AI-Assisted Readings May Greatly Improve Fracture Diagnosis

Sooraj Shah ’24 The detection of fractures via radiography is one of the most highly used practices in clinical settings such as the emergency room, urgent care, orthopedic and rheumatology offices. The missed fracture diagnosis rate is between 1-3%, accounting for almost 1,200 of every 100,000 patients. A major cause of missed fractures is erroneous initial readings by residents or non-radiologists, which are only corrected … Continue reading AI-Assisted Readings May Greatly Improve Fracture Diagnosis

Use of Retinoid Therapy May Restore Vision in Blind Adults

Sooraj Shah ’24 Leber congenital amaurosis (LCA) is a family of retinal disorders, which result in severe vision loss from birth. LCA is one of the most common causes of childhood blindness, affecting approximately 2-3 infants for every 100,000 births. Currently, no direct cure for LCA exists, but recent developments in gene replacement therapy have shown promise in partially restoring retinal light-sensing ability with variability … Continue reading Use of Retinoid Therapy May Restore Vision in Blind Adults

Long Distance Ski Racing Correlated with Low Depression Development

Sooraj Shah ’24 Figure 1: Long term exercise such as skiing may reduce chances of developing depression Depression affects 5-10% of people in the United States. Combined with other disorders, depression can consume about 20-30% of a person’s lifetime. The most common therapeutic strategy to treat depression includes serotonin reuptake inhibitors, which increase serotonin levels in the brain. A major drawback to this treatment, however, … Continue reading Long Distance Ski Racing Correlated with Low Depression Development

Reprogramming Cells May Reverse the Aging Process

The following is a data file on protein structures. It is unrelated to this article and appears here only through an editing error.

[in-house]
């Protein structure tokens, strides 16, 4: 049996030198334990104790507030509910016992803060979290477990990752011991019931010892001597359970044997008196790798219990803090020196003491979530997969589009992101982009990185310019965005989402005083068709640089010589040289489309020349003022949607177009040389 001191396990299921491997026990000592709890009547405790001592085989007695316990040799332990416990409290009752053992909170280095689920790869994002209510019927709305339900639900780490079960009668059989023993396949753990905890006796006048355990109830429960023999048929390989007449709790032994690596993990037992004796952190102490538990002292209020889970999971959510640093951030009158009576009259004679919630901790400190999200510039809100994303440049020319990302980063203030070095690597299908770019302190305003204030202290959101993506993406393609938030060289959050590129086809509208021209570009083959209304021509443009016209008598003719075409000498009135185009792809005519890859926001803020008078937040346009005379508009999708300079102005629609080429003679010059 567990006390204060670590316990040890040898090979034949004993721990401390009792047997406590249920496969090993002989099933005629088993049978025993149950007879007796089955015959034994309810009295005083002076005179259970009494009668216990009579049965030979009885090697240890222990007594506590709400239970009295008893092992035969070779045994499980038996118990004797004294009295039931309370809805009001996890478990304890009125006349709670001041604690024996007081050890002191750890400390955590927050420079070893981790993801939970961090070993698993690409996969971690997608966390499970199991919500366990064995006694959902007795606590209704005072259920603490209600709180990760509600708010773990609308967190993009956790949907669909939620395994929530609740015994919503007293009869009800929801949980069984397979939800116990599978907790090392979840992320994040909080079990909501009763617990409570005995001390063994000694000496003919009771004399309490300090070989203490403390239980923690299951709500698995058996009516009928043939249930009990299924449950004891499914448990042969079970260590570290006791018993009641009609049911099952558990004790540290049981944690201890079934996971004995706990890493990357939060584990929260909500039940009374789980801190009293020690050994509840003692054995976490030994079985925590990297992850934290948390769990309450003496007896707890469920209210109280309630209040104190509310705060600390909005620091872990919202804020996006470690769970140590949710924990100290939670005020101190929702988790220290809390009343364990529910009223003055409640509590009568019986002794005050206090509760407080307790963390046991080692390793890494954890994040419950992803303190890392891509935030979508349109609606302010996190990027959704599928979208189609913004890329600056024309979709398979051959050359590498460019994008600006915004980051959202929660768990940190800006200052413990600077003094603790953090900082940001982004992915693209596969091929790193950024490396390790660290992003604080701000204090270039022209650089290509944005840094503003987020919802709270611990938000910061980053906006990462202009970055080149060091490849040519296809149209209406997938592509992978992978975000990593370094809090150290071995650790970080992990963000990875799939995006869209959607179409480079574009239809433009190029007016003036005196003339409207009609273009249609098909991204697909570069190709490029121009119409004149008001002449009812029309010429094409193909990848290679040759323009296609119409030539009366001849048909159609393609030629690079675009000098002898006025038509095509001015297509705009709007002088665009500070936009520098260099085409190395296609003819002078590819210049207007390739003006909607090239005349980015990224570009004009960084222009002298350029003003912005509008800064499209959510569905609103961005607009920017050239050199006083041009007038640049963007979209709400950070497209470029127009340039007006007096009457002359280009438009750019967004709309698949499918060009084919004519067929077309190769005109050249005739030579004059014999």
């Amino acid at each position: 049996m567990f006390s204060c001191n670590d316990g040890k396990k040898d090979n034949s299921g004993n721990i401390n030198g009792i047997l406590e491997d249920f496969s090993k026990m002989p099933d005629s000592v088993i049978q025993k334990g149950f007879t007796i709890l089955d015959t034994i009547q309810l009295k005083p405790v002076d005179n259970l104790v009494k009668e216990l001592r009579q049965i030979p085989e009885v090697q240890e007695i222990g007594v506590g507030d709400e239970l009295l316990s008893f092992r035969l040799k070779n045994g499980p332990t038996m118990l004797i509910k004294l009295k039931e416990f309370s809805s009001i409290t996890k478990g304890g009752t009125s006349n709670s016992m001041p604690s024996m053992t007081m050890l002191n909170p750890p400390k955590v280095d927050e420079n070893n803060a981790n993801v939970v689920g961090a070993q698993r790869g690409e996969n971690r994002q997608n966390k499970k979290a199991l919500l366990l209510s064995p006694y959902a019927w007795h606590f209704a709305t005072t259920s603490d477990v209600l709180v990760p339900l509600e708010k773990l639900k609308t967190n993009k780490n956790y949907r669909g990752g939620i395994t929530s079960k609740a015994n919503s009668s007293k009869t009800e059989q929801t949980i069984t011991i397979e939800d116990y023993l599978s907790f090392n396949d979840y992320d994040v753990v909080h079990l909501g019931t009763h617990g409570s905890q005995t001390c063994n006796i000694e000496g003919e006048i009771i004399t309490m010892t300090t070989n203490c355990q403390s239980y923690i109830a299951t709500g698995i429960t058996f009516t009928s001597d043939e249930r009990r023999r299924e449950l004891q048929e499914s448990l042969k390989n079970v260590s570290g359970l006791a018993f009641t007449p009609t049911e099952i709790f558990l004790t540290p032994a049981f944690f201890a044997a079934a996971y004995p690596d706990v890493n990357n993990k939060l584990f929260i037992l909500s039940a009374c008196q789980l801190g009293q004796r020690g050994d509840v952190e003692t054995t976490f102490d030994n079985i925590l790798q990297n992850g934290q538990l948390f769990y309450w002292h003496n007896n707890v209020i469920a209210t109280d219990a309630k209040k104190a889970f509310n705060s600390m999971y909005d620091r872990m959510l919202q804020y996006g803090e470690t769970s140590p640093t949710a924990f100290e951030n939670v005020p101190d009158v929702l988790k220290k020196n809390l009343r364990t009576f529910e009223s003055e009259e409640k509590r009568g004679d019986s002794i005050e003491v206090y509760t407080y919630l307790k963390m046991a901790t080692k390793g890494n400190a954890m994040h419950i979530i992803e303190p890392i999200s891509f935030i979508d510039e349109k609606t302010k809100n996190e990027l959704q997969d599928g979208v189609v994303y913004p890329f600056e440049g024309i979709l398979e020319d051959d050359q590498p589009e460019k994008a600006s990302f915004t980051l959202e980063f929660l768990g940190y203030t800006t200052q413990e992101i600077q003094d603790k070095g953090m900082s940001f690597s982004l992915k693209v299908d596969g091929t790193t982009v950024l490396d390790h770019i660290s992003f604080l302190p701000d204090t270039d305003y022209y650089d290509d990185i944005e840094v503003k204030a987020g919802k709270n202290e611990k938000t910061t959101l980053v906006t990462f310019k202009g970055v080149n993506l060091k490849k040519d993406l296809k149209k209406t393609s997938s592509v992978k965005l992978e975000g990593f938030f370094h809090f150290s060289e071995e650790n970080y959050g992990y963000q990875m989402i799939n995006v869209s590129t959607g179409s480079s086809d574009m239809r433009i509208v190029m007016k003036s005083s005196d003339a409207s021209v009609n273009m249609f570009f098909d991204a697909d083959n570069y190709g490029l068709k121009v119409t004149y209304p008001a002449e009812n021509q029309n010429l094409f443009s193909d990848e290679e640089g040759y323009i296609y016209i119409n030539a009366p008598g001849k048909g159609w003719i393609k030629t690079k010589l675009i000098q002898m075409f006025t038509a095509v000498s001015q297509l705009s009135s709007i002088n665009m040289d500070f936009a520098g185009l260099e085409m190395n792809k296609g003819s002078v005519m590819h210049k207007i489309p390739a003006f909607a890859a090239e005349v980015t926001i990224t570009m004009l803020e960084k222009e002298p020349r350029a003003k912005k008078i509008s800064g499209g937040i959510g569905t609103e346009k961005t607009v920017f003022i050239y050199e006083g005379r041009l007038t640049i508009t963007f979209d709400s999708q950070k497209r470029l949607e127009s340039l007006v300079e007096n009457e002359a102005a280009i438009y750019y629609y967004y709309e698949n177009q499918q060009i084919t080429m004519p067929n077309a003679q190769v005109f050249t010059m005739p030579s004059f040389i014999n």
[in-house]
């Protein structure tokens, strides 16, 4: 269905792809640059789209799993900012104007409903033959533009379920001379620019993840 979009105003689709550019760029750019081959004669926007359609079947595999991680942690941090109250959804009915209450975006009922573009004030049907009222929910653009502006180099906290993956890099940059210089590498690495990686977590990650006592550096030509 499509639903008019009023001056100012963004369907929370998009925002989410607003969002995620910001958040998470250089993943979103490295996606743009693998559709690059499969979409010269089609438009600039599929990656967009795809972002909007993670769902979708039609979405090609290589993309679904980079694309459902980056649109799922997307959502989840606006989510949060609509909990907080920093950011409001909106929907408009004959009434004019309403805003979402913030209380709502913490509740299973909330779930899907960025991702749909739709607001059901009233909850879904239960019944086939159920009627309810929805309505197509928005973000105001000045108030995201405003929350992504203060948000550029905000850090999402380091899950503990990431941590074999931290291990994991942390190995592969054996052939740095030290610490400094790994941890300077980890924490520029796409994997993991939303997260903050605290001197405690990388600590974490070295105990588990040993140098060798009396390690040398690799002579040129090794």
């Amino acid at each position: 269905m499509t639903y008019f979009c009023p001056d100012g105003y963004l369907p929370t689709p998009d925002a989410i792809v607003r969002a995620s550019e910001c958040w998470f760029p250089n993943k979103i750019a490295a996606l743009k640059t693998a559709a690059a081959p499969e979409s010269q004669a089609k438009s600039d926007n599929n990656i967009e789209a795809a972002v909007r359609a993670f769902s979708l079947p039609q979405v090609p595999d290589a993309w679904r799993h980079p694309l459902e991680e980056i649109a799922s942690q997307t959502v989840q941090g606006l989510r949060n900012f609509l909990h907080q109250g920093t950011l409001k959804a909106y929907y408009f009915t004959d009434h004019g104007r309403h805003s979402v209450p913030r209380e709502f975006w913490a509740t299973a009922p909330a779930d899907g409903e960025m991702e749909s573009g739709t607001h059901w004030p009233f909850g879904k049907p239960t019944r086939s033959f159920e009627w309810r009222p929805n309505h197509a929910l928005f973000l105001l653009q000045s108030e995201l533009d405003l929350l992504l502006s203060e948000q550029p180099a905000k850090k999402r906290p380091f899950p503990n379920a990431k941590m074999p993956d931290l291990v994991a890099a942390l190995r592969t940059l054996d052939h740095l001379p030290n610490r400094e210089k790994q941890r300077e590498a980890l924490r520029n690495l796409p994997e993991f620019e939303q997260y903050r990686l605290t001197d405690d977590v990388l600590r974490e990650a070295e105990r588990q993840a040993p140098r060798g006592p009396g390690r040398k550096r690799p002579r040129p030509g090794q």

Sooraj Shah ’24 Aging is a natural process by which cells are progressively unable to divide as efficiently as before, causing cell death and lysis as the functions of the cell slowly begin to decline. The main contributor to this are the telomeres at the end of our chromosomes. Telomeres get shorter as cells divide because replication cannot copy the “lagging end” of the chromosome. … Continue reading Reprogramming Cells May Reverse the Aging Process

Thalamocortical Associated Brain Injuries May be Linked to Behavioral Changes

Sooraj Shah ’24 The discussion of brain injury, particularly in contact sports such as boxing or football, has grown in importance as more and more former athletes speak out on the lingering effects years after retirement. The discovery of CTE (chronic traumatic encephalopathy) in 2002 marked the beginning of increased attention and research into traumatic brain injuries (TBI). While CTE was found to spread throughout … Continue reading Thalamocortical Associated Brain Injuries May be Linked to Behavioral Changes

Newly Discovered Functions of MAIT Cells Suggests a Possible Target for Immunotherapy and Vaccine Treatments

Sooraj Shah ’24 While much focus has been given to the COVID-19 pandemic, autoimmune diseases, such as lupus, also affect seven percent of the American population. Recent research suggests a potential link between mucosal-associated invariant T (MAIT) cells and the two diseases, as both COVID-19 and autoimmune diseases trigger increased MAIT cell response. A study led by Dr. Charles Vorkas, a professor in the Department … Continue reading Newly Discovered Functions of MAIT Cells Suggests a Possible Target for Immunotherapy and Vaccine Treatments

Usage of Music Therapy on Anxiety-Presenting COVID-19 Patients